Don’t Push the Panic Button! (But Rather… Take Proactive Steps to Protect Yourself, Your Students, and Your Community)

by Jennifer Lotze, Instructional Technology Coordinator, Hudson School District

When most people think about cyber threats, they often picture hackers sitting in a dark basement working on multiple computer screens. However, in reality, cyber threats are everywhere and that’s the bad news. The good news is that we can all take proactive steps to protect ourselves and the data we secure. The even better news is that by taking proactive steps now and having an increased focus on cyber security, your district can minimize the impact of a cyber attack. The key to remember is that we aren’t preparing for if a cyber attack occurs, we are preparing for when a cyber attack occurs. 

We were ready and it still happened to us.

Thankfully, our staff and students have worked really hard to improve the overall cyber security posture for our district. For this reason,  we knew something was up right when we walked in the door that morning in March of 2021. We had received about 20 calls and emails from staff members reporting an odd email they had received in the early morning hours. Out of an abundance of caution, we supported the staff members as they updated their passwords and started our work to dig into what was really going on. It was critical that we not raise alarms until we truly knew what we were dealing with and we didn’t deal with it alone. We worked with the Wisconsin Cyber Response Team (a Department of Homeland Security funded group of cyber security experts that support schools at no cost) and our cyber insurance provider to get to the root of the problem. In many ways, we took our time as we dug into the data but we also focused solely on this incident. We called our building leaders that were connected to the staff members impacted right away so they knew we were connecting with their teachers. The one thing I appreciated the most about our building leaders was that they didn’t ask questions. I provided the need to know information and they worked to provide coverage for teachers who needed to update their network credentials. 

We were lucky. Things certainly could have been worse. A lot worse.

The incident we lived through was minor compared to the situations many other districts are facing. I am choosing to believe it was because we were ready. Not only did we take reasonable steps to prevent an incident in the IT department by partnering with cyber security experts, we also created a culture of asking questions. Our staff members verify the information and then trust the sender.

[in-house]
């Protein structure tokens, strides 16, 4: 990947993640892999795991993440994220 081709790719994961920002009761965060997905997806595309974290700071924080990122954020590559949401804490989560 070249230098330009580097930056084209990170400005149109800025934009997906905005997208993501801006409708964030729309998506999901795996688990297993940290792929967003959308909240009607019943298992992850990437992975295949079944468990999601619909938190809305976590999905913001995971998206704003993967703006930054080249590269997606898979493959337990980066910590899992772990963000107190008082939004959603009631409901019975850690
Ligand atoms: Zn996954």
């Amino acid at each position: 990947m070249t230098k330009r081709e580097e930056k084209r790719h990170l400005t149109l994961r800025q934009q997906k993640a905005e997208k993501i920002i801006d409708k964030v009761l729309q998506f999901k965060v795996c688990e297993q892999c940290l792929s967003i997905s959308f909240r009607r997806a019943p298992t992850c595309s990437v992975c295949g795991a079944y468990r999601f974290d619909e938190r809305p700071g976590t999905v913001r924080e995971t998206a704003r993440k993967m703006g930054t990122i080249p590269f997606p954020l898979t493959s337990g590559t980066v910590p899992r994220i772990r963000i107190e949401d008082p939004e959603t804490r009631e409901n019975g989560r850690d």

The most important thing to remember is that improving the cyber posture of the district is everyone’s lift. It’s true that your friends in IT need to take reasonable precautions to protect district information and infrastructure, but in reality, because our staff members are always playing on the cyber offensive, their first response to anything that is unusual is to reach out to IT. They verify the information is accurate and then trust the sender. 

With all of that being said, what can you do to protect the data your district secures? 

  • Make sure that all of your accounts are secured by two factor authentication. Most financial institutions already use this technology and our student data is just as valuable as your checking account. 

  • Create a secure password and change it regularly.

    • The most secure passwords are actually passphrases. A passphrase is essentially a sentence. Spaces make passwords even more secure! Consider creating a passphrase that only makes sense to you. Look around your office, what do you see? Create your password with those items. A birthdate, pets name, or child's name is often very accessible on the internet and therefore not considered a strong password.

  • Ask yourself where you are currently sharing data. 

    • How are files shared with your staff? Do you have spreadsheets that contain sensitive information such as assessment scores, student names, addresses, or email addresses? 

      • Consider making these files private and only sharing them with the exact people who need that information. “Anyone with the link can view” means exactly that. 

    • How are teachers selecting web based resources that they use in their classrooms? Do these resources require a student to create an online account? If so, the district needs parent permission to share this information with a third party application. 

      • Remember, free sites aren’t really free. Typically, they are selling the information they collect to other sites for marketing purposes. As a district or building level leader, do you want to be the person that makes the decision to share student data without parent permission or knowing where that data is shared once it leaves the district?

    • What rights do you have in your student information system? If someone got your password, what would they see?

  • Train your staff! Teach them to question emails they receive. Phish them regularly, but also reward them for reporting simulated malicious emails. We send users an individually wrapped Swedish fish each time they report an email created by our phishing campaigns. It might seem silly, but a small gesture goes a long way when it comes to protecting district data.

While it may seem like a lot, sadly, there are some pretty terrible people out there trying to access the data your district stores. Your role as a leader in your district ultimately sets the tone for how staff, students and families will respond to new initiatives and security procedures. If we have learned anything from the incidents occurring on a daily basis, it’s that we are better if we all work together to protect district data and infrastructure.